• Aids in the formation of legume nodules
  • Needed to convert inorganic phosphates to organic forms in the plants

ZINC

  • Aids in growth hormones and enzyme system
  • Necessary for chlorophyll production
  • Necessary for carbohydrate formation
  • Necessary for starch formation
  • Aids in seed formation
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Not just a Calcium Products company…

With my job and I am very fortunate to travel all across this great country of ours. I have an opportunity to meet people from all walks of life and introduce them to Calcium Products, Inc. Typically, I give them my 30 second elevator speech about who Calcium Products are and then depending on who I am talking with I will expand into a more detailed account of our company.

Most people can figure out what we do simply by looking at our company name, but we are so much more than that. While calcium certainly plays a huge role in our base ingredients for manufacturing we actually blend 9 of the 16 essential  plant nutrients in our base calcium products. You could make a very strong case however we blend  12 out of 16 if you include Carbon, Hydrogen and Oxygen.

If you are going to be growing anything, whether it is corn or beans to flowers and turf, all plant life needs to have some percentage of all 16 nutrients to survive. Three of the 16 essentials are provided from air and water; carbon (C), hydrogen (h) and oxygen (O), the remaining 13 are taken up from the soil; nitrogen (N), phosphorous (P), potassium (K), calcium (Ca), sulphur (S), magnesium (Mg), boron (B), chlorine (Cl), copper (Cu), iron (Fe), manganese (Mn), molybdenum (Mo), zinc (Zn).

If 81% of the essential nutrients are taken up from the soil, wouldn’t a grower need to have the properly conditioned soil to grow in? Our answer at Calcium Products is yes!

You see, at Calcium Products we strive to create the most ideal soil environment to feed the world, inspire outdoor recreation and develop products that are vital to the stewardship of land and water resources.

Here is a look at our products and the nutrients we supply to the growers of the world:

SuperCal SO4–  21% calcium (Ca), 17% sulphur (S) {in our gypsum, we actually have 2 extra water molecules attached to the crystalline structure of the gypsum, therefore you can include hydrogen (H) and oxygen (O) to the nutrient mix.}

SuperCal 98G–  36% calcium (Ca), <0.5% magnesium (Mg)

Triplicity  13% carbon (C), 37% calcium (Ca), 0.5% sulphur (S), 0.3% magnesium (Mg)

HumaCal–  18% calcium (Ca), 5% sulphur (S) {also contains 30% humate materials}

SuperCal 15K–  15% potassium (K2O), 1% calcium (Ca), 9% sulphur (S)

MicroHume–  5% calcium (Ca), 8% sulphur (S), 2% boron (B), 1% copper (Cu), 2% manganese (Mn), 3% zinc (Zn)

Sulphur Plus–  2% potassium (K2O), 1% calcium (Ca), 9% sulphur (S) 

Whether you’re a farmer or a gardener, a turf professional or a homeowner, you need products that can supply the nutrients that your plant needs to survive. So the next time you are looking for a full line of products, remember Calcium Products isn’t just a calcium company!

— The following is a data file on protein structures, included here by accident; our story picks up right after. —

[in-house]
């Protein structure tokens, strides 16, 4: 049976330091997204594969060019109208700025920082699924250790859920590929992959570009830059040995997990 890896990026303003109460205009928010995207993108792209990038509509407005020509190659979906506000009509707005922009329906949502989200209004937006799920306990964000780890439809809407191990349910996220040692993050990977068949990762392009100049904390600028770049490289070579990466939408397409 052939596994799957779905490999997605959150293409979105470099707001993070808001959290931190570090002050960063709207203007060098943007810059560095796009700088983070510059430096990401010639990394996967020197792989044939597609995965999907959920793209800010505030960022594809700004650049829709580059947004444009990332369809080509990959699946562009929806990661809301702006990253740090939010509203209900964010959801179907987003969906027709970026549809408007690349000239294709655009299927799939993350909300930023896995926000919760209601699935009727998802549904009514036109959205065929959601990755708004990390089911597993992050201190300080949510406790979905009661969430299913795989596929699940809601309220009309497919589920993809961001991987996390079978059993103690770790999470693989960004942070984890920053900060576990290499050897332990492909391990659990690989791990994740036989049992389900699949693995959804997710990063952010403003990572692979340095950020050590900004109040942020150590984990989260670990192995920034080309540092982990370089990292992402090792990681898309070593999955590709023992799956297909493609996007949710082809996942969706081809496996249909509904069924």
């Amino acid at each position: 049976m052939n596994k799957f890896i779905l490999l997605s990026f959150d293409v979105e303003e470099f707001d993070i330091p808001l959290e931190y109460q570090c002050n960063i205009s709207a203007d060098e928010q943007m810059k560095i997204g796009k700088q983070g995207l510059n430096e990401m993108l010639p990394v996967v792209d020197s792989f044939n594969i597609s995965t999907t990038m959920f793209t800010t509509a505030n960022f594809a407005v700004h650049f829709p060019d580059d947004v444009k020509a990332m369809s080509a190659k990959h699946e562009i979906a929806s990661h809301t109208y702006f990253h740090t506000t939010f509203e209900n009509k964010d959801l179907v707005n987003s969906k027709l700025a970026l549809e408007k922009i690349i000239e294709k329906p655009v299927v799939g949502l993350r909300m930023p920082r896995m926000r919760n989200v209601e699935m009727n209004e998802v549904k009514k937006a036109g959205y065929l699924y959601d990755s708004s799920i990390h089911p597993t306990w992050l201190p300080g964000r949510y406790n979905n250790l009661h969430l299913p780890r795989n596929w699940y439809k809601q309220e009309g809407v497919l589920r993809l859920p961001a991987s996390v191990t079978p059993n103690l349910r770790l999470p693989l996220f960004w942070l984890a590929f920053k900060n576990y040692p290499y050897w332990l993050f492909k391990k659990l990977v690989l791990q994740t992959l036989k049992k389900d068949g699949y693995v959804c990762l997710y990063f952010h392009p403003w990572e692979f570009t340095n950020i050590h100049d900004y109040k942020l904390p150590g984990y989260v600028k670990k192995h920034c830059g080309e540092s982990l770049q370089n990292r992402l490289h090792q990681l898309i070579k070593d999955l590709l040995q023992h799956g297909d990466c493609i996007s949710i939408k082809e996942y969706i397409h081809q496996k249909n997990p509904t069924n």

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GCSAA members – the unseen heroes of many a golf course!

Golf Course superintendents’ work is often seen, but they are rarely seen or their work realized. It is not an uncommon practice for the maintenance staff at a golf facility to be up working well before the sun comes up.

As a PGA member since 1999, I certainly appreciate the hard work and dedication it takes to be in the golf industry, but I know it takes even more hard work and dedication to be in charge of the grounds and maintenance. More times than not, GCSAA members and their colleagues do not get the accolades they deserve. I consider golf course superintendents the unsung heros of the golf industry.

Next time you see your golf course superintendent keep in mind, their jobs are often 24/7 shifts. It takes time, patience, flexibility, and supreme organization to manage 100 acres or more of managed turf, not to mention their staff and their families.

Yes, it is true; superintendents do mow grass, rake bunkers and pick up trash but consider this:

 

YOUR GCSAA MEMBER IS ALSO:

An ambassador for your facility

An environmental steward

A mentor to their staff

An agronomist for the facility

A communicator to the membership

Facility manager for the ground department

Human resources director for their area

OSHA director

Financial planner managing the facility’s largest portion of the budget

Material scheduler and planner

Landscape and golf course architect

A certified, licensed applicator

An artist

A mechanic

An irrigation technician

Meteorologist

Public speaker

An educator

A political activist

ALL IN A SINGLE DAY’S WORK!

The next time you head out the golf course, be sure to spend a couple of minutes getting to know the golf course superintendent and thank him for all the hard work and commitment they provide for your golfing enjoyment!

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Oceans, glaciers, volcanos & giants…A look @ Iowa’s past

One of the many reasons Calcium Products has premium products is the extremely high-quality, pure limestone and gypsum we use. I thought it’d be interesting to share some of Iowa’s history that made our lime and gypsum so amazing. It also contributes to the rich Iowa farmland we hear lots about. Check out this article from IPTV about the land history. Below is an excerpt:

Iowa has been under water in one form or another for much of its history. Ancient seas covered Iowa while it was located near the equator. For millions of years, the continental plate on which Iowa sits has slowly wandered around the globe. At one time the plate split apart, creating a rift. Then it moved back together. Several other times, it crashed into other plates. These crashes caused parts of the land to get pushed up out of the water. These earth-quaking events often formed mountains. The oldest mountain remnants in Iowa are found as Sioux Quartzite in the northwest corner of the state. 

When the land was above water, waves and rain worked to wear away the rocks. When plates crashed together again, the land often got pushed back down. While underwater, the land became covered with layers of sediment. Each layer of sediment holds clues to the past. Some layers have fossil crinoids, trilobites or even tree pollen. Most of these layers are buried under newer rocks and soil. But the bluffs that line the Mississippi River in northeast Iowa are an exposed outcrop of ancient sea sediments.